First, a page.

James "Blood" Ulmer
Millennium Park, Pritzker Pavilion; Sun 12
The late jazz organist Jimmy Smith used to grunt along with his solos. Pianist Mose Allison can be heard humming off-key during the instrumental breaks on his records. Listen closely and you can hear Buddy Guy going “aaahhh” while he’s shredding the strings. But James “Blood” Ulmer may have topped them all: His 2005 CD, Birthright, was recorded so well that you can hear him drawing breath. This wasn’t hard to do—when your album consists of just you and your guitar, alone, sometimes even the pop machine in the lobby can be heard playing backup.Ulmer’s sound is so singular that even stray background disruptions can’t upstage him.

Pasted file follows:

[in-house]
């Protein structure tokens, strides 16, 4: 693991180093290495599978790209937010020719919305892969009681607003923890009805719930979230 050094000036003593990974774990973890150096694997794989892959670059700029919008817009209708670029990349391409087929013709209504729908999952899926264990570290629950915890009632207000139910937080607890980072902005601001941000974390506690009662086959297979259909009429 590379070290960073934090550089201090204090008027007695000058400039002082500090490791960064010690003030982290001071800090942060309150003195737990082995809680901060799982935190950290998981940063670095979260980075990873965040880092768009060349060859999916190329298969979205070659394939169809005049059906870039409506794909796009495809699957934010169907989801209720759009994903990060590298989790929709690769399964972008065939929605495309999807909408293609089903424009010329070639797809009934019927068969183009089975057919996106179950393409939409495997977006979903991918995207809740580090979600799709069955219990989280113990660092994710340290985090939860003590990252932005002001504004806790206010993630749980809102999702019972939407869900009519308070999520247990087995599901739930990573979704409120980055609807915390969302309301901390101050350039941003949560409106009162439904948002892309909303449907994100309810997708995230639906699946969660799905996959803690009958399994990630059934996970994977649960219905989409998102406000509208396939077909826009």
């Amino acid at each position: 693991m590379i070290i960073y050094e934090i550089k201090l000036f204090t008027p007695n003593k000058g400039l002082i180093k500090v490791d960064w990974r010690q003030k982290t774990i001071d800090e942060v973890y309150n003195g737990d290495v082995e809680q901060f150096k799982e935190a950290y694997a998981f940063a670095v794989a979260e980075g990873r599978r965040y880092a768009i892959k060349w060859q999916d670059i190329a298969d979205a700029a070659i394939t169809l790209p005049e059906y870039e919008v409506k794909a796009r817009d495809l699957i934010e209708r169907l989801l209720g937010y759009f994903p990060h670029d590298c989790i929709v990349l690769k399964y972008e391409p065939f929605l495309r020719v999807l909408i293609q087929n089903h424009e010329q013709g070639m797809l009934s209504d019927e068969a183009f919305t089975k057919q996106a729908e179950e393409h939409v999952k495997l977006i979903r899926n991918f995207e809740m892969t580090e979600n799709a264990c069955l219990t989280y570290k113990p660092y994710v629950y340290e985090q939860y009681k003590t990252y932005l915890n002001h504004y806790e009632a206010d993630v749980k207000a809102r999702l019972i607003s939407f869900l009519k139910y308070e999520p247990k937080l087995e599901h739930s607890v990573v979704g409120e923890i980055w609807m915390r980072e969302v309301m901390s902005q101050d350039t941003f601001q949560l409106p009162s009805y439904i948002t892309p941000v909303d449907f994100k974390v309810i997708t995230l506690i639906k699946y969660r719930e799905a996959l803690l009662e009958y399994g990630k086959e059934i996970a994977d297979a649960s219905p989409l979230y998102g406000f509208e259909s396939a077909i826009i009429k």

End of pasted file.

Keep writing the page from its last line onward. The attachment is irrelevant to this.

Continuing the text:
The experimental-jazz pioneer has been backtracking to the blues lately with his last few discs, starting with 2000’s chilling Memphis Blood: The Sun Sessions, for which he channeled John Lee Hooker’s spirit with uncanny accuracy (and Hooker was still alive, too!), then stopping to lighten the mood with the almost vaudevillian “Too Lazy to Work, Too Nervous to Steal.” Since then, he’s made a continued effort to, as Birthright’s first track says, “Take My Music Back to the Church.” That he does, but it sounds like he made a pit stop to Mars on his way there.
Like many avant-garde musicians, Ulmer started out in the ’60s playing more earthbound sounds with blues and R&B bands. Now he’s crossing back over those same tracks he came from, bringing his harmolodic trick bag with him and throwing in unearthly guitar runs at the damndest moments. It beats the holy hell out of the usual Hendrix imitators claiming to be the future of blues.—James Porter